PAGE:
In the RBMSCL’s reading room, we now have a portrait of Hans Horst Meyer, a German physician and pioneer in anesthesia. The portrait was a gift from his grandson, Professor J. Horst Meyer, Fritz London Professor Emeritus of Physics here at Duke University.

In the Trent Room (part of the Mary Duke Biddle Rare Book Room), a portrait of Valentine Mott and a framed ivory skeleton sculpture, or Memento Mori, were hung.

The Memento Mori piece is one of the most exquisite items in the History of Medicine Collections. A gift of Mrs. Mary D. B. T. Semans from the collection of her late husband, Dr. Josiah Charles Trent, this sculpture is carved from a single piece of ivory. Reminiscent of the illustrations from the famed Vesalius anatomical work, De Fabrica (1543), Memento Mori displays a variety of material goods splayed at the feet of the skeleton. Looking at this, one is reminded, that in the end, we’re all mere mortals.

Post contributed by Rachel Ingold, Curator for the History of Medicine Collections.

A Well-Traveled Padlock

The Returned Padlock and its Envelope

Here at the RBMSCL, we ask our researchers to put everything they won’t need for their research in lockers, and we present them with their very own padlock to use during their visit. (Other special collections libraries do this, too, as it helps to keep our unique materials safe and secure.)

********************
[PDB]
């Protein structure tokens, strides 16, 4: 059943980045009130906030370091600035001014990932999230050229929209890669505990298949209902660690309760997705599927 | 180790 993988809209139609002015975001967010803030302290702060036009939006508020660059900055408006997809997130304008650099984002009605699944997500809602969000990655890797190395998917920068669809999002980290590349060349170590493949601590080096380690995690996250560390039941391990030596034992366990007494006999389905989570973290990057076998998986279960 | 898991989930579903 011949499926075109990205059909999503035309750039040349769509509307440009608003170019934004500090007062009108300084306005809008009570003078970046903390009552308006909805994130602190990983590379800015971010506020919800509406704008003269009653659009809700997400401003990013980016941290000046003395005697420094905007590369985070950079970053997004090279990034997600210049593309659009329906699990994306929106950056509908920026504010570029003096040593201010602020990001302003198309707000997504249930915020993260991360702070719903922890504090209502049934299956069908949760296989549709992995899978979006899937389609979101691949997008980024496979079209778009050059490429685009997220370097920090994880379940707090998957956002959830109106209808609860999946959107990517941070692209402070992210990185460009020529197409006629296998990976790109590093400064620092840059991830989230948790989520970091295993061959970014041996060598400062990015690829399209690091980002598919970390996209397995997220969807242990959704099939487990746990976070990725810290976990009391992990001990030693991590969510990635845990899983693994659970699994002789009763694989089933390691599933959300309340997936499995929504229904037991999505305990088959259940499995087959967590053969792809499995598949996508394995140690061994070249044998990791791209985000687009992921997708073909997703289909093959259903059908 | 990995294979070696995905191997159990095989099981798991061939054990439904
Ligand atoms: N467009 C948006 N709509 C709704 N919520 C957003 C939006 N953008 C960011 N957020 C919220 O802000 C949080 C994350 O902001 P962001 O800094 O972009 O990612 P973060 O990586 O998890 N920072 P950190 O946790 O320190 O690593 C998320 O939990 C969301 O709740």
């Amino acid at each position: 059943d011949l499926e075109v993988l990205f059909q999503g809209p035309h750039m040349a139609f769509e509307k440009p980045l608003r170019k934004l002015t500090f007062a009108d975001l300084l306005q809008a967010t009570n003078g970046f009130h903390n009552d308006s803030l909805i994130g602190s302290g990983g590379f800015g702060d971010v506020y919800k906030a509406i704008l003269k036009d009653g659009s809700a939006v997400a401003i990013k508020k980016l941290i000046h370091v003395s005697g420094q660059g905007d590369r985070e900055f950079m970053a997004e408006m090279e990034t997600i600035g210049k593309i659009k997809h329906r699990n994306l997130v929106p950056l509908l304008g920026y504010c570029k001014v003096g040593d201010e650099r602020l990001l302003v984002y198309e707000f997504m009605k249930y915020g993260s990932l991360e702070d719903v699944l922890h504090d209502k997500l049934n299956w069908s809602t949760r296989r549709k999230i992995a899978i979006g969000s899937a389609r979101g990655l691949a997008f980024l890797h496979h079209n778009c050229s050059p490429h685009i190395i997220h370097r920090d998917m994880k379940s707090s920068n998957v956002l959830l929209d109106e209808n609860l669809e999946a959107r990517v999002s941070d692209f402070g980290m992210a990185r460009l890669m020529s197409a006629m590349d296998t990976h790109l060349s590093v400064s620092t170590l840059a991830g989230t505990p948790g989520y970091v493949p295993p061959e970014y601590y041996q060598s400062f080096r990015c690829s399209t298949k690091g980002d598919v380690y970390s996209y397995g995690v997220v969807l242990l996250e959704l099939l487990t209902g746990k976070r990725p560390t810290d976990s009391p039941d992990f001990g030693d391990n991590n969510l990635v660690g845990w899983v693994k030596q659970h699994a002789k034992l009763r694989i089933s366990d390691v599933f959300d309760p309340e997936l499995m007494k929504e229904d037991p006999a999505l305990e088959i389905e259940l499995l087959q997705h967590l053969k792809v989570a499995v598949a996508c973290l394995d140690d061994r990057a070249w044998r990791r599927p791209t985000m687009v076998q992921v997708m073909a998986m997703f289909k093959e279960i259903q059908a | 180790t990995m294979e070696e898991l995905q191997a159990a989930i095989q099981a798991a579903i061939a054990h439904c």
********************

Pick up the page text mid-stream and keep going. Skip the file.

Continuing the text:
Occasionally, a padlock doesn’t make it back to us at the end of a research visit—and we have extras, so we don’t fret. But a very kind and conscientious patron discovered one of our padlocks at the bottom of her bag upon her return to the United Kingdom and sent it all the way back to us here in Durham. Thanks, lovely patron, and come visit us again soon!

Thanks to Josh Larkin-Rowley, Research Services Assistant, and Rachel Ingold, Curator for the History of Medicine Collections, for suggesting this post and to Beth Doyle, Head of Conservation Services and editor of Preservation Underground, for taking the photograph!

Big Book, Little Book

Big Book, Little Book